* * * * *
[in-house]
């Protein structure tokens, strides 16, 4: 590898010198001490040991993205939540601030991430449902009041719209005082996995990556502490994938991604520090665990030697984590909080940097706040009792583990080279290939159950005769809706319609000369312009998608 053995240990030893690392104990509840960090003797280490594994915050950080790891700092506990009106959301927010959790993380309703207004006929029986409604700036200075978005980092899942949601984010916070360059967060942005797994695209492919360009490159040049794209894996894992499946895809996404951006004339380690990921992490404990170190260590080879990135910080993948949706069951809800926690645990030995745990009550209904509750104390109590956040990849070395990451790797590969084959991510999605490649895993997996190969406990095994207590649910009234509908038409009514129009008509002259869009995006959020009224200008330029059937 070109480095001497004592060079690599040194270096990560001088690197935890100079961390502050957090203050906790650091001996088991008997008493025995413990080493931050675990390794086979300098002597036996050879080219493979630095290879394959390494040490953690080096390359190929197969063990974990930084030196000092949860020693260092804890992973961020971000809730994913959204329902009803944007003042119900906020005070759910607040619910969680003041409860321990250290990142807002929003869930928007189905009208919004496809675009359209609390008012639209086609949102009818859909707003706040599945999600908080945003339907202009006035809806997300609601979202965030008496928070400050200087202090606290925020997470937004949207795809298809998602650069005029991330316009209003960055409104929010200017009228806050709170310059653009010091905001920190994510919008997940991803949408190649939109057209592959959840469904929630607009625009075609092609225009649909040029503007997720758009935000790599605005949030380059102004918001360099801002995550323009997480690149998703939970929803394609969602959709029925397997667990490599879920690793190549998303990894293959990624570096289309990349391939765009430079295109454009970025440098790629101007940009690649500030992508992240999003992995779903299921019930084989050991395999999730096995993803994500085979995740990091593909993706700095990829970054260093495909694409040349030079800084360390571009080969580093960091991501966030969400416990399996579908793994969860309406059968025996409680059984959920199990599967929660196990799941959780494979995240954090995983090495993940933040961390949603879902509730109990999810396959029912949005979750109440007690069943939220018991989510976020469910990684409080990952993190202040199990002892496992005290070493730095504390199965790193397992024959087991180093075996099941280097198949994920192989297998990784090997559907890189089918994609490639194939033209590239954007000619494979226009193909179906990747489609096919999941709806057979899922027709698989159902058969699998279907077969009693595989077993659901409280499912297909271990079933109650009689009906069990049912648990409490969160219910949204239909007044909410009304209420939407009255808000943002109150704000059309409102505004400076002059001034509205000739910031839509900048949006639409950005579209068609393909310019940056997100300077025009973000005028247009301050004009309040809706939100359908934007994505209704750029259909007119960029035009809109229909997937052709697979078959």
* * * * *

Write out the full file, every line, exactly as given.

[in-house]
């Protein structure tokens, strides 16, 4: 590898010198001490040991993205939540601030991430449902009041719209005082996995990556502490994938991604520090665990030697984590909080940097706040009792583990080279290939159950005769809706319609000369312009998608 053995240990030893690392104990509840960090003797280490594994915050950080790891700092506990009106959301927010959790993380309703207004006929029986409604700036200075978005980092899942949601984010916070360059967060942005797994695209492919360009490159040049794209894996894992499946895809996404951006004339380690990921992490404990170190260590080879990135910080993948949706069951809800926690645990030995745990009550209904509750104390109590956040990849070395990451790797590969084959991510999605490649895993997996190969406990095994207590649910009234509908038409009514129009008509002259869009995006959020009224200008330029059937 070109480095001497004592060079690599040194270096990560001088690197935890100079961390502050957090203050906790650091001996088991008997008493025995413990080493931050675990390794086979300098002597036996050879080219493979630095290879394959390494040490953690080096390359190929197969063990974990930084030196000092949860020693260092804890992973961020971000809730994913959204329902009803944007003042119900906020005070759910607040619910969680003041409860321990250290990142807002929003869930928007189905009208919004496809675009359209609390008012639209086609949102009818859909707003706040599945999600908080945003339907202009006035809806997300609601979202965030008496928070400050200087202090606290925020997470937004949207795809298809998602650069005029991330316009209003960055409104929010200017009228806050709170310059653009010091905001920190994510919008997940991803949408190649939109057209592959959840469904929630607009625009075609092609225009649909040029503007997720758009935000790599605005949030380059102004918001360099801002995550323009997480690149998703939970929803394609969602959709029925397997667990490599879920690793190549998303990894293959990624570096289309990349391939765009430079295109454009970025440098790629101007940009690649500030992508992240999003992995779903299921019930084989050991395999999730096995993803994500085979995740990091593909993706700095990829970054260093495909694409040349030079800084360390571009080969580093960091991501966030969400416990399996579908793994969860309406059968025996409680059984959920199990599967929660196990799941959780494979995240954090995983090495993940933040961390949603879902509730109990999810396959029912949005979750109440007690069943939220018991989510976020469910990684409080990952993190202040199990002892496992005290070493730095504390199965790193397992024959087991180093075996099941280097198949994920192989297998990784090997559907890189089918994609490639194939033209590239954007000619494979226009193909179906990747489609096919999941709806057979899922027709698989159902058969699998279907077969009693595989077993659901409280499912297909271990079933109650009689009906069990049912648990409490969160219910949204239909007044909410009304209420939407009255808000943002109150704000059309409102505004400076002059001034509205000739910031839509900048949006639409950005579209068609393909310019940056997100300077025009973000005028247009301050004009309040809706939100359908934007994505209704750029259909007119960029035009809109229909997937052709697979078959």